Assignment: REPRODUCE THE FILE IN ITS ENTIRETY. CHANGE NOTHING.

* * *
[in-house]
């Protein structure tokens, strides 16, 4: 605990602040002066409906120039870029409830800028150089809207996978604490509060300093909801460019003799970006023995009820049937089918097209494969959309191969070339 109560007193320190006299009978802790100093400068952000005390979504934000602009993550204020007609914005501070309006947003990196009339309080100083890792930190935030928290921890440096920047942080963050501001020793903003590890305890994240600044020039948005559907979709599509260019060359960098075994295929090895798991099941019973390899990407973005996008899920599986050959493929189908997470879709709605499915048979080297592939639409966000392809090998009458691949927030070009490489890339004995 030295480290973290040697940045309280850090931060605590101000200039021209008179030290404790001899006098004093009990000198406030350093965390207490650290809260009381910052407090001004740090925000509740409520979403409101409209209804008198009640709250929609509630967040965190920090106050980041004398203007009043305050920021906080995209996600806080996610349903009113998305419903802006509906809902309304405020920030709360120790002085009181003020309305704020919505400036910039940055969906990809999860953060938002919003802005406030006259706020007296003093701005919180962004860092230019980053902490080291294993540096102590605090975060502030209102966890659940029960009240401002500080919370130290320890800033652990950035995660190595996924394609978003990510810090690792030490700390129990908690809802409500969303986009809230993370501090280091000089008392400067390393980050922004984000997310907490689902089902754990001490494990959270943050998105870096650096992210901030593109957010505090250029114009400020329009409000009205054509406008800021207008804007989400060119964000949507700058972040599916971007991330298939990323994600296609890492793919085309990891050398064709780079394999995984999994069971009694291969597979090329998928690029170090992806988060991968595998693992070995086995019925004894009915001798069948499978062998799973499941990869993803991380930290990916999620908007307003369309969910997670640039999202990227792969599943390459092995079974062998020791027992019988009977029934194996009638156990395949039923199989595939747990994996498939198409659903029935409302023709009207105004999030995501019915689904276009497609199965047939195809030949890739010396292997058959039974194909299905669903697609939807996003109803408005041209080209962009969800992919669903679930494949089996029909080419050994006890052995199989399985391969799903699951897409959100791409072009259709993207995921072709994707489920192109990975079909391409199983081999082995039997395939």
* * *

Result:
[in-house]
């Protein structure tokens, strides 16, 4: 605990602040002066409906120039870029409830800028150089809207996978604490509060300093909801460019003799970006023995009820049937089918097209494969959309191969070339 109560007193320190006299009978802790100093400068952000005390979504934000602009993550204020007609914005501070309006947003990196009339309080100083890792930190935030928290921890440096920047942080963050501001020793903003590890305890994240600044020039948005559907979709599509260019060359960098075994295929090895798991099941019973390899990407973005996008899920599986050959493929189908997470879709709605499915048979080297592939639409966000392809090998009458691949927030070009490489890339004995 030295480290973290040697940045309280850090931060605590101000200039021209008179030290404790001899006098004093009990000198406030350093965390207490650290809260009381910052407090001004740090925000509740409520979403409101409209209804008198009640709250929609509630967040965190920090106050980041004398203007009043305050920021906080995209996600806080996610349903009113998305419903802006509906809902309304405020920030709360120790002085009181003020309305704020919505400036910039940055969906990809999860953060938002919003802005406030006259706020007296003093701005919180962004860092230019980053902490080291294993540096102590605090975060502030209102966890659940029960009240401002500080919370130290320890800033652990950035995660190595996924394609978003990510810090690792030490700390129990908690809802409500969303986009809230993370501090280091000089008392400067390393980050922004984000997310907490689902089902754990001490494990959270943050998105870096650096992210901030593109957010505090250029114009400020329009409000009205054509406008800021207008804007989400060119964000949507700058972040599916971007991330298939990323994600296609890492793919085309990891050398064709780079394999995984999994069971009694291969597979090329998928690029170090992806988060991968595998693992070995086995019925004894009915001798069948499978062998799973499941990869993803991380930290990916999620908007307003369309969910997670640039999202990227792969599943390459092995079974062998020791027992019988009977029934194996009638156990395949039923199989595939747990994996498939198409659903029935409302023709009207105004999030995501019915689904276009497609199965047939195809030949890739010396292997058959039974194909299905669903697609939807996003109803408005041209080209962009969800992919669903679930494949089996029909080419050994006890052995199989399985391969799903699951897409959100791409072009259709993207995921072709994707489920192109990975079909391409199983081999082995039997395939």